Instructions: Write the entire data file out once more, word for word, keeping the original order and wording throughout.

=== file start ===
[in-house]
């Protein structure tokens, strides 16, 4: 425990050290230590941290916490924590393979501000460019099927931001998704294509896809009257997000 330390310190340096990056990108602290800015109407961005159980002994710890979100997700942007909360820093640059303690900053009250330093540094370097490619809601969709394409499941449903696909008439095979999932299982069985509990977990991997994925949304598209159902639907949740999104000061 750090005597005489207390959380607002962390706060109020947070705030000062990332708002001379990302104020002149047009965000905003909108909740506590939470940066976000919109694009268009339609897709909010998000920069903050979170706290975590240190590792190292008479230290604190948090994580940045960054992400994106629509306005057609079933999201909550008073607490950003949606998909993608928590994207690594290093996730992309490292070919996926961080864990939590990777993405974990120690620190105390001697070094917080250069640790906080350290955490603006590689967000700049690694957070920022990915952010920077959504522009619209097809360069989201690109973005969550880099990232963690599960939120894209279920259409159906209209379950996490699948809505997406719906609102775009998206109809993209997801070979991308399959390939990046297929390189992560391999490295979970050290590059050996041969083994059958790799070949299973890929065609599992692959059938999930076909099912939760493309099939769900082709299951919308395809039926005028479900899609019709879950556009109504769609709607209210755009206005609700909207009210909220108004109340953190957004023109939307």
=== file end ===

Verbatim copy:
[in-house]
């Protein structure tokens, strides 16, 4: 425990050290230590941290916490924590393979501000460019099927931001998704294509896809009257997000 330390310190340096990056990108602290800015109407961005159980002994710890979100997700942007909360820093640059303690900053009250330093540094370097490619809601969709394409499941449903696909008439095979999932299982069985509990977990991997994925949304598209159902639907949740999104000061 750090005597005489207390959380607002962390706060109020947070705030000062990332708002001379990302104020002149047009965000905003909108909740506590939470940066976000919109694009268009339609897709909010998000920069903050979170706290975590240190590792190292008479230290604190948090994580940045960054992400994106629509306005057609079933999201909550008073607490950003949606998909993608928590994207690594290093996730992309490292070919996926961080864990939590990777993405974990120690620190105390001697070094917080250069640790906080350290955490603006590689967000700049690694957070920022990915952010920077959504522009619209097809360069989201690109973005969550880099990232963690599960939120894209279920259409159906209209379950996490699948809505997406719906609102775009998206109809993209997801070979991308399959390939990046297929390189992560391999490295979970050290590059050996041969083994059958790799070949299973890929065609599992692959059938999930076909099912939760493309099939769900082709299951919308395809039926005028479900899609019709879950556009109504769609709607209210755009206005609700909207009210909220108004109340953190957004023109939307």